Absolutely no idea how fast I was going, but when the driver saw me in his mirror and thus proceeded to “drift my direction“, the speed was immediately realized.  I tried to lean and point the dry rotted brake pad equipped bike left, into the intersection I was originally expecting to proceed strait through.  As quickly as the speed was realized, so was the fact an attempt at a turn was impossible.  All I could see in the eternity of a few seconds, was what seemed like a 3 foot tall curb, a 6 inch wide sidewalk and a rusty chainlink fence.  We were all immediately introduced to each other.

    What did this do for me, but just fuel my passion for ludicrous speeds, which in Portland could be found after each of hills I climbed….

  4. @Mike_P

    @Buck Rogers

    DAMN! What’s not to love about Italians???

    http://www.youtube.com/watch?v=8cTR6fk8frs

    http://www.youtube.com/watch?v=Ybgg4H4zTHo

    Love his line where he thanks his parents for the gift of poverty. Although the audience laughed I believe that he meant it. Such an amazing movie and an amzing guy. Now THAT is passion!

    This is just fabulous! I love the second clip…”This is a terrible mistake because I already used up all my English!”

    Hard to comprehend that Helen Hunt has an Oscar and Emily Watson doesn’t. Kinda like (pardon the pun) Oscar Pierero winning the Tour and Raymond Poulidor not. Injustice!

  5. I love this photo. Back when “manly men” ruled the peloton. So rare these days. No “stomach filled with anger” back then, more “punch you in the fucking face”. Race your bike, then go back to working at the steel mill, farm or some other blue collar tough guy job. Pretty sure they didn’t have $1million team busses and hot blonde masseuses either.

  6. @VeloSix

    ….. and only just over a year ago have I even purchased my first real bike. A long way away from that steel frame, friction shifting. pure awesomeness of a summer…

    Whooa there, slide back there, throw out an anchor.  What’s not “real” about a classic friction shifting steel bike?  Whole bunch of different skills and class in timing smooth gear shifts for instance.  OK my carbon stealth machine is fabulous to ride but my vintage rebuild will be equally real (I hope!) when it is finished and in some ways more so.  They are all real but just different experiences to be cherished and enjoyed in their own rights.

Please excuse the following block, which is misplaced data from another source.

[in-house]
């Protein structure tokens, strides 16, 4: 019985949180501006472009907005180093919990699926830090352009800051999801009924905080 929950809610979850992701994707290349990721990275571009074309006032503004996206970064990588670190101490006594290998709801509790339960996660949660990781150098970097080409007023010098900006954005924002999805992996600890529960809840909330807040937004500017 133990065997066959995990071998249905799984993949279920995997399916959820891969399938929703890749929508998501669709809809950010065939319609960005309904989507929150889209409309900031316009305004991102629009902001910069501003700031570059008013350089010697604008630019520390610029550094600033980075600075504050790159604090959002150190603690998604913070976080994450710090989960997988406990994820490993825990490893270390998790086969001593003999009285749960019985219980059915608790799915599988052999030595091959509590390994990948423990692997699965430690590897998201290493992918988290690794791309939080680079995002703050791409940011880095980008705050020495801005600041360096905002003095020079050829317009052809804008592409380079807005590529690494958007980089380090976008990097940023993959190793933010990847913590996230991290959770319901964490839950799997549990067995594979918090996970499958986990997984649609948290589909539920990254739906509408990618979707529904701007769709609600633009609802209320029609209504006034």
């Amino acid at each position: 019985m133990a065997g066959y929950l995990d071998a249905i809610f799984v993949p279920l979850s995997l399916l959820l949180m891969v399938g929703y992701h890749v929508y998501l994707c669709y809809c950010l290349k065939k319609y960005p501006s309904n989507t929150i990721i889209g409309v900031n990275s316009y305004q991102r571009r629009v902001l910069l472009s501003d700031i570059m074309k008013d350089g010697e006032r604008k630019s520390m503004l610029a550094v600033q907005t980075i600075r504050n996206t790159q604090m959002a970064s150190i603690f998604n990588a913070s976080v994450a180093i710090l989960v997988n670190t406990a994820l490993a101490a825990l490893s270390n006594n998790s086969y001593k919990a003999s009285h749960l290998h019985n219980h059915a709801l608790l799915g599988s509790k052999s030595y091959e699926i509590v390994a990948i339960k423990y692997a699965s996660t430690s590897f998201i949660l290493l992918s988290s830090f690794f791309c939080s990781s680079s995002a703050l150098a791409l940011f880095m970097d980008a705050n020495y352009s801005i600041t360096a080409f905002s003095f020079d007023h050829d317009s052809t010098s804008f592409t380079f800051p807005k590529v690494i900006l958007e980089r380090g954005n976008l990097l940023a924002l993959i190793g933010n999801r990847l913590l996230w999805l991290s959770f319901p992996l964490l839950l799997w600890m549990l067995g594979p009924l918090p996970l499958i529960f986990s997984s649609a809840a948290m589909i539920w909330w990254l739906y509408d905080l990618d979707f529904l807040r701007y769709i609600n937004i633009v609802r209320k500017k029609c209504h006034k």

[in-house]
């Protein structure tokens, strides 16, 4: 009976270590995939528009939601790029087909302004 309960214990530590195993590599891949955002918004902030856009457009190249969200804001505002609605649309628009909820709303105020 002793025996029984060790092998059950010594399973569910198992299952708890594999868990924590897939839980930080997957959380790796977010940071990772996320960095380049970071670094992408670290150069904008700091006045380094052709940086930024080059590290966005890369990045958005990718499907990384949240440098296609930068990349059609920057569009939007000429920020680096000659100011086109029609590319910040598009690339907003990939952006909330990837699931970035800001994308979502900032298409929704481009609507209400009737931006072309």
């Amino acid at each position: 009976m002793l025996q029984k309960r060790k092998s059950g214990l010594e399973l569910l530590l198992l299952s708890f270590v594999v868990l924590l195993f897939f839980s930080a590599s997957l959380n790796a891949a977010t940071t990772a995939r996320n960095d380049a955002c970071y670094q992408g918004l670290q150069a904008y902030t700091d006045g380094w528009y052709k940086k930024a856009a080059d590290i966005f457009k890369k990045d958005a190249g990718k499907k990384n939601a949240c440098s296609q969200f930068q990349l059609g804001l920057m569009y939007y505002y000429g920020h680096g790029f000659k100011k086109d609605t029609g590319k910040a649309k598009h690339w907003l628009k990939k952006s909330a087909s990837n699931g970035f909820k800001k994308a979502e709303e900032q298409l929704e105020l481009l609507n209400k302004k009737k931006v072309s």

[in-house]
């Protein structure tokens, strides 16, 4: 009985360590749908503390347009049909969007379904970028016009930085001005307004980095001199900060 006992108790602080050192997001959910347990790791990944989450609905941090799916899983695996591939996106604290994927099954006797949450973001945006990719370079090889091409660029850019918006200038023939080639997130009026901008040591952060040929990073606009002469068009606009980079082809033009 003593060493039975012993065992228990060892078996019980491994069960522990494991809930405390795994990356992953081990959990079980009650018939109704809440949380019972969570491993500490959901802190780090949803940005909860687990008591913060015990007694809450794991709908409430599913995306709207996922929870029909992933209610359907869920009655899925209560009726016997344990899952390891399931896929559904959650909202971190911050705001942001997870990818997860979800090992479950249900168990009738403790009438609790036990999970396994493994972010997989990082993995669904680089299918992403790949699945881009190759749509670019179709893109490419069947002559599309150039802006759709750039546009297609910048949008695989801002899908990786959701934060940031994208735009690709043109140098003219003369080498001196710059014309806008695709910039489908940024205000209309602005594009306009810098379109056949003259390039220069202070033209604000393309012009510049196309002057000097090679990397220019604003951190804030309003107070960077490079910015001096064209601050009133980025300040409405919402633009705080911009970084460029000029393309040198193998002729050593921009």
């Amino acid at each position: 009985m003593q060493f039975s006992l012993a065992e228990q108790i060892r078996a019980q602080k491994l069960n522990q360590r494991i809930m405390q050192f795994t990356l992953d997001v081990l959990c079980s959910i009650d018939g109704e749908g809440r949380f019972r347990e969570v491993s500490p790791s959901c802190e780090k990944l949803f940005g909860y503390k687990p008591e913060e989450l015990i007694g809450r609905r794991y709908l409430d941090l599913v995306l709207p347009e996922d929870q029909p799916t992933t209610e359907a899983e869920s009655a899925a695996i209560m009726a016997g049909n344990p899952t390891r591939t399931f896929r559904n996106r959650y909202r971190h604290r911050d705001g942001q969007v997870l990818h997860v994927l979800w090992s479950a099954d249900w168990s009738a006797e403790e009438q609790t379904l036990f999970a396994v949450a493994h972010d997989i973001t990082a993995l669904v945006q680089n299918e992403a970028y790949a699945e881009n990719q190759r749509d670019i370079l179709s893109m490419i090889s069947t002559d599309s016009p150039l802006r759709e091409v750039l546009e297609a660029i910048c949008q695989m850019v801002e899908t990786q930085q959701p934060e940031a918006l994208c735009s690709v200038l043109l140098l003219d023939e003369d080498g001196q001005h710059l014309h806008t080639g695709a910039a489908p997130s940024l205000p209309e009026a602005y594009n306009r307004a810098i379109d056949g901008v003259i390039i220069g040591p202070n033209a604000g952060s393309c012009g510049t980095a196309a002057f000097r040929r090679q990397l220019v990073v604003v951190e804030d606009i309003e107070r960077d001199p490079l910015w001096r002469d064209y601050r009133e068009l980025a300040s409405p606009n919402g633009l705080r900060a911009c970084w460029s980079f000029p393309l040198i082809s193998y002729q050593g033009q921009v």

7. There is an article about Bartali’s Santa Maria bike in the December 2013 issue of Cycle Sport Magazine……even includes the picture of Bartali leading Coppi.

  8. That’s a nice story, right there, VeloSix.

    Enjoy the new bike! I started out on a pretty nice, used Al Cannondale. Though it was a fine bike, every time I get something new, I still appreciate the upgrade qualities.

    That said, after thinking I hated SRAM shifters, I am very pleased with the new Red right shifter I just installed. The Force shifter was always a bit stiff and I was never quite sure if I was about to upshift, downshift, send it in two cogs. It was a new Force 2010 shifter. Well damn, the Red is much, much nicer. Very sensitive, smooth shifts that are almost effortless and never a mis-shift. This is also a 2010/11 Red. Don’t know if I just had a bad Force shifter or if Red is that much nicer?

    Either way, a big upgrade for my cx race bike.

  9. @Teocalli

    @VeloSix

    ….. and only just over a year ago have I even purchased my first real bike. A long way away from that steel frame, friction shifting. pure awesomeness of a summer…

    Whooa there, slide back there, throw out an anchor. What’s not “real” about a classic friction shifting steel bike? Whole bunch of different skills and class in timing smooth gear shifts for instance. OK my carbon stealth machine is fabulous to ride but my vintage rebuild will be equally real (I hope!) when it is finished and in some ways more so. They are all real but just different experiences to be cherished and enjoyed in their own rights.

    My inference of “real bike” is meant to describe a bike that does not have shocks or strait handle bars…..

  10. @VeloSix

    @Teocalli

    @VeloSix

    My inference of “real bike” is meant to describe a bike that does not have shocks or strait handle bars…..

    ha ha!  OK I accept that then.

  11. @pistard Thanks for those, I do have Bobets, agreed, awesome.

  12. @pistard

    Bartali’s position on the bike is magnificent there.  Coppi looks like a bird but you can’t argue with the results.

    @pistard

    @meursault And this, long out of print but worth seeking out: “The Giro d’Italia — Coppi versus Bartali at the 1949 Tour of Italy” (Dino Buzzati). Buzzati was a legit journo, and a novelist, poet and painter. Think Jorgen Leth, but words instead of pictures.